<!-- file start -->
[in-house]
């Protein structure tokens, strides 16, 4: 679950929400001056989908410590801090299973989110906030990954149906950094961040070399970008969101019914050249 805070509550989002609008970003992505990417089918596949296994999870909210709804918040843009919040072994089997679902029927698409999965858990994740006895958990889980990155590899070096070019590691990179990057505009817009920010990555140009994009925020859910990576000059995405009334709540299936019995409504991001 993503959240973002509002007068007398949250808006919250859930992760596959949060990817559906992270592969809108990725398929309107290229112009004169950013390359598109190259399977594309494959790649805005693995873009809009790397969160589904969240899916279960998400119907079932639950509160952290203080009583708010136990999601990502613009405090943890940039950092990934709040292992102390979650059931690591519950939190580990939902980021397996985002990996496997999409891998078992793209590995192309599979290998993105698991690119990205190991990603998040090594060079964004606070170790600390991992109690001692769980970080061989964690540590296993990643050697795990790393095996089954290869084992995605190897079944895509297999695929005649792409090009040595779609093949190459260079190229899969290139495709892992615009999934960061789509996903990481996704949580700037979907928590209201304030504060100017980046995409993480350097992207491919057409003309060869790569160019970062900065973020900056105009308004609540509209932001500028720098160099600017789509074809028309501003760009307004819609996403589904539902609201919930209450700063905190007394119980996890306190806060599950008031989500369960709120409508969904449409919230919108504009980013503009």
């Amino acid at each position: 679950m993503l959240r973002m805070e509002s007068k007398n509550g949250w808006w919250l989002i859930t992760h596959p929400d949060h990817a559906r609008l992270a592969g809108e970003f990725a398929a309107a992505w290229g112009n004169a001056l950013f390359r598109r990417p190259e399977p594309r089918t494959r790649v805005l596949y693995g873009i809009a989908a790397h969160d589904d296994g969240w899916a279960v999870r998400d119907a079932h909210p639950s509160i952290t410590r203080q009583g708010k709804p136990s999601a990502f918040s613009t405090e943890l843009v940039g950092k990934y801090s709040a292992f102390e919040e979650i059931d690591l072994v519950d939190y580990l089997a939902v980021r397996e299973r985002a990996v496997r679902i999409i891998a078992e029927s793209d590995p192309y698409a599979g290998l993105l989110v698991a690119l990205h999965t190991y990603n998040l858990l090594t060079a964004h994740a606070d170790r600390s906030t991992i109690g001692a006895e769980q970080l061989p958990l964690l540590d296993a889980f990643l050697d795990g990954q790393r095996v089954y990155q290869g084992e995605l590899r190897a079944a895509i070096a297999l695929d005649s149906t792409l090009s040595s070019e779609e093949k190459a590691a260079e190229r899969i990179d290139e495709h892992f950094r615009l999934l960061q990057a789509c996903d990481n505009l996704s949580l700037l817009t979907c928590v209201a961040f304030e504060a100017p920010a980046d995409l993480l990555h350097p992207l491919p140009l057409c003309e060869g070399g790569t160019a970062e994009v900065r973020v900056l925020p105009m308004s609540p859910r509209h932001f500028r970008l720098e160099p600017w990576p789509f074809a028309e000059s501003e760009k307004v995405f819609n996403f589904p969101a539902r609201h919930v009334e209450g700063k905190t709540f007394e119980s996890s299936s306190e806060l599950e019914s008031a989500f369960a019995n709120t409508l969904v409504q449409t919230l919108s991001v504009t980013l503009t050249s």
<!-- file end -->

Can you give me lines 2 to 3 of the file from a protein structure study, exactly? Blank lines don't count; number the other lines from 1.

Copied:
């Protein structure tokens, strides 16, 4: 679950929400001056989908410590801090299973989110906030990954149906950094961040070399970008969101019914050249 805070509550989002609008970003992505990417089918596949296994999870909210709804918040843009919040072994089997679902029927698409999965858990994740006895958990889980990155590899070096070019590691990179990057505009817009920010990555140009994009925020859910990576000059995405009334709540299936019995409504991001 993503959240973002509002007068007398949250808006919250859930992760596959949060990817559906992270592969809108990725398929309107290229112009004169950013390359598109190259399977594309494959790649805005693995873009809009790397969160589904969240899916279960998400119907079932639950509160952290203080009583708010136990999601990502613009405090943890940039950092990934709040292992102390979650059931690591519950939190580990939902980021397996985002990996496997999409891998078992793209590995192309599979290998993105698991690119990205190991990603998040090594060079964004606070170790600390991992109690001692769980970080061989964690540590296993990643050697795990790393095996089954290869084992995605190897079944895509297999695929005649792409090009040595779609093949190459260079190229899969290139495709892992615009999934960061789509996903990481996704949580700037979907928590209201304030504060100017980046995409993480350097992207491919057409003309060869790569160019970062900065973020900056105009308004609540509209932001500028720098160099600017789509074809028309501003760009307004819609996403589904539902609201919930209450700063905190007394119980996890306190806060599950008031989500369960709120409508969904449409919230919108504009980013503009």
């Amino acid at each position: 679950m993503l959240r973002m805070e509002s007068k007398n509550g949250w808006w919250l989002i859930t992760h596959p929400d949060h990817a559906r609008l992270a592969g809108e970003f990725a398929a309107a992505w290229g112009n004169a001056l950013f390359r598109r990417p190259e399977p594309r089918t494959r790649v805005l596949y693995g873009i809009a989908a790397h969160d589904d296994g969240w899916a279960v999870r998400d119907a079932h909210p639950s509160i952290t410590r203080q009583g708010k709804p136990s999601a990502f918040s613009t405090e943890l843009v940039g950092k990934y801090s709040a292992f102390e919040e979650i059931d690591l072994v519950d939190y580990l089997a939902v980021r397996e299973r985002a990996v496997r679902i999409i891998a078992e029927s793209d590995p192309y698409a599979g290998l993105l989110v698991a690119l990205h999965t190991y990603n998040l858990l090594t060079a964004h994740a606070d170790r600390s906030t991992i109690g001692a006895e769980q970080l061989p958990l964690l540590d296993a889980f990643l050697d795990g990954q790393r095996v089954y990155q290869g084992e995605l590899r190897a079944a895509i070096a297999l695929d005649s149906t792409l090009s040595s070019e779609e093949k190459a590691a260079e190229r899969i990179d290139e495709h892992f950094r615009l999934l960061q990057a789509c996903d990481n505009l996704s949580l700037l817009t979907c928590v209201a961040f304030e504060a100017p920010a980046d995409l993480l990555h350097p992207l491919p140009l057409c003309e060869g070399g790569t160019a970062e994009v900065r973020v900056l925020p105009m308004s609540p859910r509209h932001f500028r970008l720098e160099p600017w990576p789509f074809a028309e000059s501003e760009k307004v995405f819609n996403f589904p969101a539902r609201h919930v009334e209450g700063k905190t709540f007394e119980s996890s299936s306190e806060l599950e019914s008031a989500f369960a019995n709120t409508l969904v409504q449409t919230l919108s991001v504009t980013l503009t050249s």